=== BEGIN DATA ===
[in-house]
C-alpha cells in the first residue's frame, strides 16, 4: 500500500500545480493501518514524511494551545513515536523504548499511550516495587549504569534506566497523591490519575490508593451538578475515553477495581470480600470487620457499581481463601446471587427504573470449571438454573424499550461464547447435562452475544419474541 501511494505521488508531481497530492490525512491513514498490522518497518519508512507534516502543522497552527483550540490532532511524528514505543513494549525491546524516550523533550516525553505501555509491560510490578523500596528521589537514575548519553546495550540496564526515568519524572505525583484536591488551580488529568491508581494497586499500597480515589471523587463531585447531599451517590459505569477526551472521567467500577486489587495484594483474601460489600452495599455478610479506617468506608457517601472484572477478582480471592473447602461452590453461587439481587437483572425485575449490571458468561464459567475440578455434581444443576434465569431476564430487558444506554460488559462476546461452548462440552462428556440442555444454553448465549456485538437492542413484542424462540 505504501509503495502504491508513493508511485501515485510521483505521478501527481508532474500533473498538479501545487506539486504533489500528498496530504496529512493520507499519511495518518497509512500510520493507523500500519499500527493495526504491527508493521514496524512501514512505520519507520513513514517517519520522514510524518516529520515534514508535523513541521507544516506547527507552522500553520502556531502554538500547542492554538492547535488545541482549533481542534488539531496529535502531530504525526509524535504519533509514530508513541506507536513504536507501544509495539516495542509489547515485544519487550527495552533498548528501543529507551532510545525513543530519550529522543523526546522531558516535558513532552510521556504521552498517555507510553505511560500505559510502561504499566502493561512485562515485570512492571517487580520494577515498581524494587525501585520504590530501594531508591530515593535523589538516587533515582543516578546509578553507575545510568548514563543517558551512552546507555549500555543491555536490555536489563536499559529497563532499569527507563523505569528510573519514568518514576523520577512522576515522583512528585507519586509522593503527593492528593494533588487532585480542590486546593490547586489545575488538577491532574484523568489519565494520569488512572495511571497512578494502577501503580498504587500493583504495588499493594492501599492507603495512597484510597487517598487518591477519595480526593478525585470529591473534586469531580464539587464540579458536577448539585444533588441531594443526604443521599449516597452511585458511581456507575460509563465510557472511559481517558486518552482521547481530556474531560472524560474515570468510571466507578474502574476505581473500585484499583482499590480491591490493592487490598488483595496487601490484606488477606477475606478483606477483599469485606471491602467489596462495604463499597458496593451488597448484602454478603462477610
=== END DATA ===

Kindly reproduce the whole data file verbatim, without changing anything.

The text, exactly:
[in-house]
C-alpha cells in the first residue's frame, strides 16, 4: 500500500500545480493501518514524511494551545513515536523504548499511550516495587549504569534506566497523591490519575490508593451538578475515553477495581470480600470487620457499581481463601446471587427504573470449571438454573424499550461464547447435562452475544419474541 501511494505521488508531481497530492490525512491513514498490522518497518519508512507534516502543522497552527483550540490532532511524528514505543513494549525491546524516550523533550516525553505501555509491560510490578523500596528521589537514575548519553546495550540496564526515568519524572505525583484536591488551580488529568491508581494497586499500597480515589471523587463531585447531599451517590459505569477526551472521567467500577486489587495484594483474601460489600452495599455478610479506617468506608457517601472484572477478582480471592473447602461452590453461587439481587437483572425485575449490571458468561464459567475440578455434581444443576434465569431476564430487558444506554460488559462476546461452548462440552462428556440442555444454553448465549456485538437492542413484542424462540 505504501509503495502504491508513493508511485501515485510521483505521478501527481508532474500533473498538479501545487506539486504533489500528498496530504496529512493520507499519511495518518497509512500510520493507523500500519499500527493495526504491527508493521514496524512501514512505520519507520513513514517517519520522514510524518516529520515534514508535523513541521507544516506547527507552522500553520502556531502554538500547542492554538492547535488545541482549533481542534488539531496529535502531530504525526509524535504519533509514530508513541506507536513504536507501544509495539516495542509489547515485544519487550527495552533498548528501543529507551532510545525513543530519550529522543523526546522531558516535558513532552510521556504521552498517555507510553505511560500505559510502561504499566502493561512485562515485570512492571517487580520494577515498581524494587525501585520504590530501594531508591530515593535523589538516587533515582543516578546509578553507575545510568548514563543517558551512552546507555549500555543491555536490555536489563536499559529497563532499569527507563523505569528510573519514568518514576523520577512522576515522583512528585507519586509522593503527593492528593494533588487532585480542590486546593490547586489545575488538577491532574484523568489519565494520569488512572495511571497512578494502577501503580498504587500493583504495588499493594492501599492507603495512597484510597487517598487518591477519595480526593478525585470529591473534586469531580464539587464540579458536577448539585444533588441531594443526604443521599449516597452511585458511581456507575460509563465510557472511559481517558486518552482521547481530556474531560472524560474515570468510571466507578474502574476505581473500585484499583482499590480491591490493592487490598488483595496487601490484606488477606477475606478483606477483599469485606471491602467489596462495604463499597458496593451488597448484602454478603462477610